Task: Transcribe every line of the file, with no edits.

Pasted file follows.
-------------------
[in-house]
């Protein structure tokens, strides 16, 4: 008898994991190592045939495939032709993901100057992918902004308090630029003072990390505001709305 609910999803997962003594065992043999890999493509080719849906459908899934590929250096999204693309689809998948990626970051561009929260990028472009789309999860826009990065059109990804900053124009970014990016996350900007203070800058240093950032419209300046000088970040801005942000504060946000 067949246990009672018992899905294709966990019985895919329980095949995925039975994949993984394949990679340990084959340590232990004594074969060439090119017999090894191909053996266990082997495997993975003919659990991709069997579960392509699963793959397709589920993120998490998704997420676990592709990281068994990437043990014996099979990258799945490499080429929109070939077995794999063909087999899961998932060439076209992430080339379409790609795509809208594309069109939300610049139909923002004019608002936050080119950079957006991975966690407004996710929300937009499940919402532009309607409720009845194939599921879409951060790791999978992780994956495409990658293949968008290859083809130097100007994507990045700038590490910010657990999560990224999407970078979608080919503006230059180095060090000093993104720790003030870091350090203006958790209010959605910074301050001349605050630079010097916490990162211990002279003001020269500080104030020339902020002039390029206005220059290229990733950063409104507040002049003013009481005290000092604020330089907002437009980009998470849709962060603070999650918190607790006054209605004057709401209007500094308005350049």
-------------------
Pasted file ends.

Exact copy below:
[in-house]
């Protein structure tokens, strides 16, 4: 008898994991190592045939495939032709993901100057992918902004308090630029003072990390505001709305 609910999803997962003594065992043999890999493509080719849906459908899934590929250096999204693309689809998948990626970051561009929260990028472009789309999860826009990065059109990804900053124009970014990016996350900007203070800058240093950032419209300046000088970040801005942000504060946000 067949246990009672018992899905294709966990019985895919329980095949995925039975994949993984394949990679340990084959340590232990004594074969060439090119017999090894191909053996266990082997495997993975003919659990991709069997579960392509699963793959397709589920993120998490998704997420676990592709990281068994990437043990014996099979990258799945490499080429929109070939077995794999063909087999899961998932060439076209992430080339379409790609795509809208594309069109939300610049139909923002004019608002936050080119950079957006991975966690407004996710929300937009499940919402532009309607409720009845194939599921879409951060790791999978992780994956495409990658293949968008290859083809130097100007994507990045700038590490910010657990999560990224999407970078979608080919503006230059180095060090000093993104720790003030870091350090203006958790209010959605910074301050001349605050630079010097916490990162211990002279003001020269500080104030020339902020002039390029206005220059290229990733950063409104507040002049003013009481005290000092604020330089907002437009980009998470849709962060603070999650918190607790006054209605004057709401209007500094308005350049």